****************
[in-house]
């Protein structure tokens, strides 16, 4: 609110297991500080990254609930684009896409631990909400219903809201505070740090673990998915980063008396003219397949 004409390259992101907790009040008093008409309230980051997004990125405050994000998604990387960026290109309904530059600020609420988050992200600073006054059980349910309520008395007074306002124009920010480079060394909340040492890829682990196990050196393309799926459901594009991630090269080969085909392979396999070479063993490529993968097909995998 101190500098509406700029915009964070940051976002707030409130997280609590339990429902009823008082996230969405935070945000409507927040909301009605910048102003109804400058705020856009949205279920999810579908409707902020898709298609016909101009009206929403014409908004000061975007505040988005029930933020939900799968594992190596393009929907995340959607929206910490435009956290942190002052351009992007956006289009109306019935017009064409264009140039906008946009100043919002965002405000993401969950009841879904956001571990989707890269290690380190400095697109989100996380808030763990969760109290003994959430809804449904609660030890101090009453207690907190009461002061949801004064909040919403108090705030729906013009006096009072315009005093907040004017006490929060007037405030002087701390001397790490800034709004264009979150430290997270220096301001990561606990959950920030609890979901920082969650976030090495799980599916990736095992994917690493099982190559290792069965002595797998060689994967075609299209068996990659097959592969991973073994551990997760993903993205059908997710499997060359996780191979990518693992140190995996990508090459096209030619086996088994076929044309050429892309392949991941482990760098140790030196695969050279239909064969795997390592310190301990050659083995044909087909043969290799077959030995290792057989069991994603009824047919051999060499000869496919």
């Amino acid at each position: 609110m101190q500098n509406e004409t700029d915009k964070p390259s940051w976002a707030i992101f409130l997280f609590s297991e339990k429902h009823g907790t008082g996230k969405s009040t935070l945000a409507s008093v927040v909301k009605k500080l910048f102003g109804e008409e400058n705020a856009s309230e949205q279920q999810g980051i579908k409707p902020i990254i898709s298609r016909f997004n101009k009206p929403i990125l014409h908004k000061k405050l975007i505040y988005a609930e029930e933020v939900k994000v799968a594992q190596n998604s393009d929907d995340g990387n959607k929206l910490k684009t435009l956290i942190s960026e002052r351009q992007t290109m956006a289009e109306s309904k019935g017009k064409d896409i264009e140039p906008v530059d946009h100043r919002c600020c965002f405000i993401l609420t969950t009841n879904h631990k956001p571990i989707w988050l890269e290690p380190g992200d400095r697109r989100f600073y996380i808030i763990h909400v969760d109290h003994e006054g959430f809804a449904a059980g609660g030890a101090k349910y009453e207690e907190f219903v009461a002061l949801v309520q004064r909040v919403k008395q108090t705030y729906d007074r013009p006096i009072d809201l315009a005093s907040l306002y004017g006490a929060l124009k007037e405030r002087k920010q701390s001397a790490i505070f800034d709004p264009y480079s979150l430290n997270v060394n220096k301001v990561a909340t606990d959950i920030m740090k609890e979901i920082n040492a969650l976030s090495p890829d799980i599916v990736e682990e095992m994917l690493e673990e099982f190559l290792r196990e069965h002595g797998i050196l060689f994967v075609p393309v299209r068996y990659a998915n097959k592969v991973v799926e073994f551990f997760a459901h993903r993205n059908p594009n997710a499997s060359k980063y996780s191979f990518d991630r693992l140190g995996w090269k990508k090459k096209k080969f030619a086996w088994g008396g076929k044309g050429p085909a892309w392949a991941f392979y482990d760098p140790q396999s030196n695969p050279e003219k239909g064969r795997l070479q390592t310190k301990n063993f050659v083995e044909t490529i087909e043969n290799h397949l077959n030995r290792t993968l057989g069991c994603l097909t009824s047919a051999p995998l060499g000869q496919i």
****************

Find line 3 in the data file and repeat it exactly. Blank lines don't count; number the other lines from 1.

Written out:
């Amino acid at each position: 609110m101190q500098n509406e004409t700029d915009k964070p390259s940051w976002a707030i992101f409130l997280f609590s297991e339990k429902h009823g907790t008082g996230k969405s009040t935070l945000a409507s008093v927040v909301k009605k500080l910048f102003g109804e008409e400058n705020a856009s309230e949205q279920q999810g980051i579908k409707p902020i990254i898709s298609r016909f997004n101009k009206p929403i990125l014409h908004k000061k405050l975007i505040y988005a609930e029930e933020v939900k994000v799968a594992q190596n998604s393009d929907d995340g990387n959607k929206l910490k684009t435009l956290i942190s960026e002052r351009q992007t290109m956006a289009e109306s309904k019935g017009k064409d896409i264009e140039p906008v530059d946009h100043r919002c600020c965002f405000i993401l609420t969950t009841n879904h631990k956001p571990i989707w988050l890269e290690p380190g992200d400095r697109r989100f600073y996380i808030i763990h909400v969760d109290h003994e006054g959430f809804a449904a059980g609660g030890a101090k349910y009453e207690e907190f219903v009461a002061l949801v309520q004064r909040v919403k008395q108090t705030y729906d007074r013009p006096i009072d809201l315009a005093s907040l306002y004017g006490a929060l124009k007037e405030r002087k920010q701390s001397a790490i505070f800034d709004p264009y480079s979150l430290n997270v060394n220096k301001v990561a909340t606990d959950i920030m740090k609890e979901i920082n040492a969650l976030s090495p890829d799980i599916v990736e682990e095992m994917l690493e673990e099982f190559l290792r196990e069965h002595g797998i050196l060689f994967v075609p393309v299209r068996y990659a998915n097959k592969v991973v799926e073994f551990f997760a459901h993903r993205n059908p594009n997710a499997s060359k980063y996780s191979f990518d991630r693992l140190g995996w090269k990508k090459k096209k080969f030619a086996w088994g008396g076929k044309g050429p085909a892309w392949a991941f392979y482990d760098p140790q396999s030196n695969p050279e003219k239909g064969r795997l070479q390592t310190k301990n063993f050659v083995e044909t490529i087909e043969n290799h397949l077959n030995r290792t993968l057989g069991c994603l097909t009824s047919a051999p995998l060499g000869q496919i």